Gilead owns U.S. Patents 5,763,483 and 5,952,375, directed to antiviral compounds and their methods of use. The two patents have the same inventorship and are said to have similar subject matter, but they do not claim priority to a common patent application. The ‘375 patent was filed earlier and issued later than the ‘483 patent. Because of the difference in the earliest file dates, the ‘483 patent expires 22 months later than the ‘383 patent. The filing, issue, and expiration dates are mapped as:
Natco filed an ANDA for a drug covered by the ‘483 patent, and Natco’s only defense when sued for infringement of the ‘483 patent was obviousness-type double patenting, i.e., the assertion that the ‘483 patent was an obvious variation over the ‘375 patent that improperly sought to extend the right to exclude past the expiration of the ‘375 patent.
The district court held for Gilead, concluding that a later-issued but earlier-expiring patent cannot serve as a double patenting reference to an earlier-issued but later-expiring patent, and rejected Natco’s double patenting invalidity defense.
The Federal Circuit majority (Chen and Prost, opinion by Chen) reversed and remanded (Rader dissented). The majority’s reversal is predicated on an assumption that the ‘483 patent is an obvious variation of the ‘375 patent, but the details of that conclusion are not discussed. However, the substantive issue of whether the two patents were obvious variants was not the issue here. Rather, this case on appeal turned on the narrow legal question: “Can a patent that issues after but expires before another patent qualify as a double patenting reference for that other patent?” The answer: Yes.
Gilead’s defense of its patents was that the ‘375 patent does not extend the term of exclusivity for the ‘483 patent because the ‘375 patent issued later. The majority dismisses this argument, stating that in the post-June 8, 1995 Uruguay Round (“URAA”) era, patent expiration dates should control the analysis, not patent issue dates. The panel was concerned over “gamesmanship” in patent expiries if Gilead’s argument was accepted, such as filing serial applications on obvious variations. The panel also points to potential irrational outcomes under Gilead’s arguments. For example, if the ‘375 patent hypothetically issued one day before the ‘483 patent, under Gilead’s argument the extra 22 months of patent life of the ‘483 patent would be improper. This could encourage gamesmanship in applicants’ orchestrating patent issue dates, and is contrary to the intent of Congress in the URAA.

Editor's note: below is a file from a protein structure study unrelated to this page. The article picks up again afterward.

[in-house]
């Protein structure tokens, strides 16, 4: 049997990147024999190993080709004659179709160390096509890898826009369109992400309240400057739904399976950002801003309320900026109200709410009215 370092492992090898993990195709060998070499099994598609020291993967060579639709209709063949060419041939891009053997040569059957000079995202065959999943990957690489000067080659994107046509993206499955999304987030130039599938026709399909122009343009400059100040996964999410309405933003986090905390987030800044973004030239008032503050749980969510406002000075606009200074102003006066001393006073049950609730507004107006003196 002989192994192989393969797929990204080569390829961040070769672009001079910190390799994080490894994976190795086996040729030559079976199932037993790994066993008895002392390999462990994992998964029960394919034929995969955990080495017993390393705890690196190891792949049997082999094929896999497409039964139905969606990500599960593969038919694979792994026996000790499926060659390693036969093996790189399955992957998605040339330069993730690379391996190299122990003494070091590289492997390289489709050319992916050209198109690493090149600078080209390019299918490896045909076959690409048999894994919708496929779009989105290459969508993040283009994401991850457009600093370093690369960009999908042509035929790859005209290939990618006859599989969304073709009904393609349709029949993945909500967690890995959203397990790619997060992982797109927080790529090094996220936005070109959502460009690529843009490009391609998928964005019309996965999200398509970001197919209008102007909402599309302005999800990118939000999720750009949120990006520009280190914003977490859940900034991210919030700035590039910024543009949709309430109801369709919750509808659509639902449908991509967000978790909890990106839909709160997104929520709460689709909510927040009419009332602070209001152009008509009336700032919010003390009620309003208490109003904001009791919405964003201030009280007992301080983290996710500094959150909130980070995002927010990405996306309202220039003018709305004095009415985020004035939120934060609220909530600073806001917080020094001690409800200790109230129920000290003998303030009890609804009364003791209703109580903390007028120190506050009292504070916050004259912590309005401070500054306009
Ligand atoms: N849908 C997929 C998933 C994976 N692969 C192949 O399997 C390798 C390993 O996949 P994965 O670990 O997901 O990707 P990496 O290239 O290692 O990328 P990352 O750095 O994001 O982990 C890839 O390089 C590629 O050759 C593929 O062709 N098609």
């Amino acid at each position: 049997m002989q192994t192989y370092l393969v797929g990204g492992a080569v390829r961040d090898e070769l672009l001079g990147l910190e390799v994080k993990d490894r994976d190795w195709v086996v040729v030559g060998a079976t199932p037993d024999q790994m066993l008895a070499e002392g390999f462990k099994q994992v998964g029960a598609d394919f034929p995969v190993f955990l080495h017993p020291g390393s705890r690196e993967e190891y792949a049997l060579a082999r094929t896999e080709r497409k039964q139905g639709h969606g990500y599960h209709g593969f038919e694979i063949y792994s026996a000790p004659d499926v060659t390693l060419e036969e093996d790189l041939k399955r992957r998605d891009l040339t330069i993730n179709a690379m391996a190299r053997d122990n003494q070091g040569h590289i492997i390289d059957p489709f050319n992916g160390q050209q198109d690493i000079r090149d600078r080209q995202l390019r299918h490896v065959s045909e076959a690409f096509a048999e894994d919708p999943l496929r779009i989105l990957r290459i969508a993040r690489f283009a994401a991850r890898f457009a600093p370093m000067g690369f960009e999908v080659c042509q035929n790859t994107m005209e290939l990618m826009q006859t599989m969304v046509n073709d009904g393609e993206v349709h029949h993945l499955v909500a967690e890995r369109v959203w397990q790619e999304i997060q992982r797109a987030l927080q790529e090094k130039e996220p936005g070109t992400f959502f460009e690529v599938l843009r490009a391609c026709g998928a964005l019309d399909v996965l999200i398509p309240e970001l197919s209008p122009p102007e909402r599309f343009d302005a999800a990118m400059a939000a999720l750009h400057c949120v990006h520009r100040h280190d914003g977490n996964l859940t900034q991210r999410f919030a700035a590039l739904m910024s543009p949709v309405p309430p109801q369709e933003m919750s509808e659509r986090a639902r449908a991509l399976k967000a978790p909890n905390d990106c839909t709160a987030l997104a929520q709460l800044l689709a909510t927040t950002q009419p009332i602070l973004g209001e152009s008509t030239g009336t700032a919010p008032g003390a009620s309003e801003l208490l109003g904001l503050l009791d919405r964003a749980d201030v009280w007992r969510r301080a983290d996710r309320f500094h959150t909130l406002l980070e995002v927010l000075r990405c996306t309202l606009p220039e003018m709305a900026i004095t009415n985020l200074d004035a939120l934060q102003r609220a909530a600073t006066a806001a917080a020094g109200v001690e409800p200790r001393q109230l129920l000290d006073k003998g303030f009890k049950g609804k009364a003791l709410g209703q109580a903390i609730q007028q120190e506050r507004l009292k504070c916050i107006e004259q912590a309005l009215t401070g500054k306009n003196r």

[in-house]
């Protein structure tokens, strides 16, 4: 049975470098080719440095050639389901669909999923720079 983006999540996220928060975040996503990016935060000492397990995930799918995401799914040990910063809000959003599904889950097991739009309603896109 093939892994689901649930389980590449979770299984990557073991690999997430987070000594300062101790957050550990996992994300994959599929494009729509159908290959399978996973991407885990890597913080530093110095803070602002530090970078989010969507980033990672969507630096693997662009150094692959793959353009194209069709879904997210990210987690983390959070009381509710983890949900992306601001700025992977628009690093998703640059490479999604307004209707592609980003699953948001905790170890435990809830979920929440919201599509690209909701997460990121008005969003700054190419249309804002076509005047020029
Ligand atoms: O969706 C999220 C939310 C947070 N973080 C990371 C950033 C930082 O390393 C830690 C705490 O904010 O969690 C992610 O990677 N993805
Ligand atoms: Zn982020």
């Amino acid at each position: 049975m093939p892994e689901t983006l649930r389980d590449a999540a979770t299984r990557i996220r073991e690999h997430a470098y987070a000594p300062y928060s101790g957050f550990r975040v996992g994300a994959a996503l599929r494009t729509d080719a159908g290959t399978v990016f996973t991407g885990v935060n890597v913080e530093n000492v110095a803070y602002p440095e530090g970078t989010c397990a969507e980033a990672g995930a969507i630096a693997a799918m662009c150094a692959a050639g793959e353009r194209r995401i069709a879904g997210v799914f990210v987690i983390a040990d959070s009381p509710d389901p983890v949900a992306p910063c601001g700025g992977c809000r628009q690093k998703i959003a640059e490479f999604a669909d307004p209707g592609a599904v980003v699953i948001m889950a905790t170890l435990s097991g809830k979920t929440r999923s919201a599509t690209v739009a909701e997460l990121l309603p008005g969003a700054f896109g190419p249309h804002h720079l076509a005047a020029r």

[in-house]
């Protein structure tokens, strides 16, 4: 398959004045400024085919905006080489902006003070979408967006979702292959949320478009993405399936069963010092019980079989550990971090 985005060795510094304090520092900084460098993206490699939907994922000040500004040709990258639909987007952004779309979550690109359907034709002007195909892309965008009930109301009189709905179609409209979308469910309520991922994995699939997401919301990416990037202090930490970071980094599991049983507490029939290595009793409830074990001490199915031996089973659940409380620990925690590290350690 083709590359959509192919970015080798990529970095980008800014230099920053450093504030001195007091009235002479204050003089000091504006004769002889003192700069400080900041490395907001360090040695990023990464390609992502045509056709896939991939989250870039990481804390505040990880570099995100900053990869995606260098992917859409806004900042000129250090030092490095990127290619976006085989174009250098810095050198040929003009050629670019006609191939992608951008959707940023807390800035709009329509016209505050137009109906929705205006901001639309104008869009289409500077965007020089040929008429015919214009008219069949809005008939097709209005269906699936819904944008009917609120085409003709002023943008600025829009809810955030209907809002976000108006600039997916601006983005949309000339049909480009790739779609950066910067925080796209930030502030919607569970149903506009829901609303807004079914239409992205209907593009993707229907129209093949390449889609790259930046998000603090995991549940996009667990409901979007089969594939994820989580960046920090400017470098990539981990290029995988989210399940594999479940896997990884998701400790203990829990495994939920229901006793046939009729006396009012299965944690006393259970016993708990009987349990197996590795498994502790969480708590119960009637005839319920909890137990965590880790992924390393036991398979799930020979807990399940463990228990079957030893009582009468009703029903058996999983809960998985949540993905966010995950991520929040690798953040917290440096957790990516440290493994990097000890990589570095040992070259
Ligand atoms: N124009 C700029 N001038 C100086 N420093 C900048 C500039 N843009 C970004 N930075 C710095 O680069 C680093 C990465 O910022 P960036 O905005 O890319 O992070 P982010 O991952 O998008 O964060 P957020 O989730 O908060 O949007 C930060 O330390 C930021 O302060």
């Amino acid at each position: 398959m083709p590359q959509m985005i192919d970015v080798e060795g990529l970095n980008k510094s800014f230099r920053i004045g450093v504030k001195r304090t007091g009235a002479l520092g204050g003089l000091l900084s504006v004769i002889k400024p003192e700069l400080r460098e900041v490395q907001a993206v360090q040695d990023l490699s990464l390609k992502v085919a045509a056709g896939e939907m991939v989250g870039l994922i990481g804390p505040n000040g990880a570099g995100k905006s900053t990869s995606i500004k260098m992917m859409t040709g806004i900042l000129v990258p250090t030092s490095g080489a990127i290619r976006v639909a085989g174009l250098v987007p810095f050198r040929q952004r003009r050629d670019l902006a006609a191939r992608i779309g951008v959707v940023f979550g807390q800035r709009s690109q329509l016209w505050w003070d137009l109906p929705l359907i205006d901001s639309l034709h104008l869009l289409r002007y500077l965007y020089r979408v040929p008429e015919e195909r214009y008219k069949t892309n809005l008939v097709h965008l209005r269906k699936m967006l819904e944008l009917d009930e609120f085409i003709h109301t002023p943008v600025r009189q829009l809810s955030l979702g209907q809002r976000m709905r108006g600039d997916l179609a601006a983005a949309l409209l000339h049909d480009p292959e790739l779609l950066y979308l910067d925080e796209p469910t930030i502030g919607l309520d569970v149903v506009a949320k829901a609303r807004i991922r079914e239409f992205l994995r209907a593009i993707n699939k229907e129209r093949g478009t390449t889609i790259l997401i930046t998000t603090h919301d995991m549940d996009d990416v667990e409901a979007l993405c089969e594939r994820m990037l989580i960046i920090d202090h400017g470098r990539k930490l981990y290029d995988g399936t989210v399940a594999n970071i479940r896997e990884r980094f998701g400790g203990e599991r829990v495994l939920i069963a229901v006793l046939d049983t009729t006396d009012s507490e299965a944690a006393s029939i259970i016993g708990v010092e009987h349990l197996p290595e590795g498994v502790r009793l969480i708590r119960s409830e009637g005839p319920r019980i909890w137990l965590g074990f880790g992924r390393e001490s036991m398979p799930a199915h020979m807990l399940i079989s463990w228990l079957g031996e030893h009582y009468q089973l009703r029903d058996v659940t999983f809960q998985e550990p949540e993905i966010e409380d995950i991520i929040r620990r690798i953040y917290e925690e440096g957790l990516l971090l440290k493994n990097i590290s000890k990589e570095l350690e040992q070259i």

The majority states that the ‘483 patent should have been subject to a terminal disclaimer based on the ‘375 patent according to MPEP § 804.I.B.1.
The panel concludes that looking to the earliest patent expiration for patents that are obvious variants “best fits and serves the purpose of the doctrine of double patenting.” Accordingly, an earlier-expiring patent can qualify as an obviousness-type double patent reference for a later-expiring patent under the circumstances of this case. The expiration of the ‘375 patent should trigger “the public’s right to use the invention claimed in it and all obvious modifications of that invention.” Reversed and remanded.
Rader’s dissent asserts that majority decision is an unwarranted expansion of the judicially created doctrine of obviousness-type double patenting. Rader makes general remarks that the court should be more cautious before articulating a “new rule.”
Rader makes two good points. First, if the ‘375 patent never issued, there would be no question of the validity of the full term of the ‘483 patent. Second, Rader points out that the later filing date of the ‘483 patent is subject to ten months of intervening prior art. But Rader doesn’t really tie these points into an argument that the majority was wrong.
Rader also makes policy objections to the majority holding, including that a disclaimer on the ‘375 patent reduces the risk of multiple assignees asserting essentially the same claims against accused infringers, which is not a danger here, and that no one possesses an affirmative right to practice claimed subject matter.
Ultimately, it appears that Rader’s objection is whether the ‘483 patent was an obvious variant of the ‘383 patent. He defers to the examiner, stating that subsequent improvements, if satisfying the criteria for patentability, could “bar the public from practicing some subject matter encompassed by the expiring patents.” But then he concedes that patentably indistinct claims should not bar the public. Rader makes no specific objection to the majority’s reasoning and stops short of saying he would have affirmed the district court.
Comment: I don’t see how the court could have come to a different conclusion here. In the URAA (post June 8, 1995) era, patent expirations must control this kind of analysis. The district court’s reasoning (and Gilead’s defense of its patents) was essentially based on the old 17-year expiration mindset, that patent expiration followed patent issue dates in lock step. That of course is no longer how the system works.
On the specific facts here, it would be more satisfying if the issue of obviousness was discussed, but presumably that will be taken up on remand.